5. Honduras

A panoramic view of Tegucigalpa, Honduras

Because of Honduras’s high smoking rate (30%), a new law passed in 2011 that banned smoking in public and private spaces.

The Spanish colonizers introduced coffee into Honduras and by the end of the 1900s when Honduras became independent, it slowly started to increase. Because the soil and climate are like its other Central American counterparts, Honduras proved successful in growing coffee beans. Unfortunately, the lack of transportation in the undeveloped country meant that exporting coffee was not big enough and it was only a domestic product. This changed as the country grew and developed. Today, Honduras’s coffee production has become important for the country’s economy.

6. Ethiopia

Addis Ababa, Ethiopia, City, Urban Skyline, Aerial View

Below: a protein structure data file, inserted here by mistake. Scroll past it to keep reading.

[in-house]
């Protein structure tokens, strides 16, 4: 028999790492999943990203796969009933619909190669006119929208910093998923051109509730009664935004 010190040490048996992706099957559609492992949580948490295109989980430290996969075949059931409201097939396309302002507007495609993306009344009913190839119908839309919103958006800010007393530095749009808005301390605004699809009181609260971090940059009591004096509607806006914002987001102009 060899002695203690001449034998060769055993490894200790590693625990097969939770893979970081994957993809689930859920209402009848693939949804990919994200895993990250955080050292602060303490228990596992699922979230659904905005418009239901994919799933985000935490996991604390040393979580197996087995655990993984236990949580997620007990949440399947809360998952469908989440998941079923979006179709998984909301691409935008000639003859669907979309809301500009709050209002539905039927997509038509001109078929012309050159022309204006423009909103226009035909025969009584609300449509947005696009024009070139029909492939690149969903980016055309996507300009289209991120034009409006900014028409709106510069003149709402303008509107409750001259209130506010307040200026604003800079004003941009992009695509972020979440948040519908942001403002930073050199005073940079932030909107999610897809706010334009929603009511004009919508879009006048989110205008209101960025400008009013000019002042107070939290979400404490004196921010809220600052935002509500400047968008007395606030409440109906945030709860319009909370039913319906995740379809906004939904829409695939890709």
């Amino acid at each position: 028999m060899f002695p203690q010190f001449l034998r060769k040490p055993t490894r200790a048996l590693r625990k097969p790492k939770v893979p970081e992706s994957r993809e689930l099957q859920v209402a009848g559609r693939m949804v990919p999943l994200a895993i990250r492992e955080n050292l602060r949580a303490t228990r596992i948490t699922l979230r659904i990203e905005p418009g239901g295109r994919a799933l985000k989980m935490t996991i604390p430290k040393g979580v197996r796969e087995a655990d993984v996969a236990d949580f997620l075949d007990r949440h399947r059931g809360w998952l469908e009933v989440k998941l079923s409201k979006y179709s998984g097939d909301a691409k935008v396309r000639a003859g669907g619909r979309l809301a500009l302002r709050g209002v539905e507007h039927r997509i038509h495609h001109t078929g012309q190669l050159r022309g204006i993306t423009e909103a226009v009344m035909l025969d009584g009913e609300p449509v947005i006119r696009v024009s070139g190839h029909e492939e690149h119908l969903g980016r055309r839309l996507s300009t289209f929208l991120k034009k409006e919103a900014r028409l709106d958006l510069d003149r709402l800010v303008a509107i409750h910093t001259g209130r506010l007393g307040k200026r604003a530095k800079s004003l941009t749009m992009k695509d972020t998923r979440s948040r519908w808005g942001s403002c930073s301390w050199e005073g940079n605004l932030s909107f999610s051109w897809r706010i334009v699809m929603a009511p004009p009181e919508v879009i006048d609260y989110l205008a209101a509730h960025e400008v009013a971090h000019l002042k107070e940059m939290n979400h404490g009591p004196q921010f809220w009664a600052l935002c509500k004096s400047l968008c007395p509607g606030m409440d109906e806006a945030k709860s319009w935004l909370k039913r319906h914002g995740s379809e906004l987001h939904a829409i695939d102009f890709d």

Although Ethiopia is the sixth-largest producer of coffee, coffee originated in the country.

The arabica coffee originates from Ethiopia and the cultivation of coffee beans has been around in the country for many centuries. Coffee production was exported to other Middle Eastern countries as early as the 6th century and it was mainly a Middle Eastern drink until it spread throughout the world. Even though coffee’s roots began in Ethiopia, they only produce 3% of the world’s coffee production. Coffee farms in the country are mainly located in the southwest regions and have become a huge exporter, thus bringing a lot of revenue into Ethiopia.

7. India

Aerial view of Krang Suri waterfalls, Jaintia Hills, Meghalaya, India

India follows the United States as the second-largest country with the most English speakers.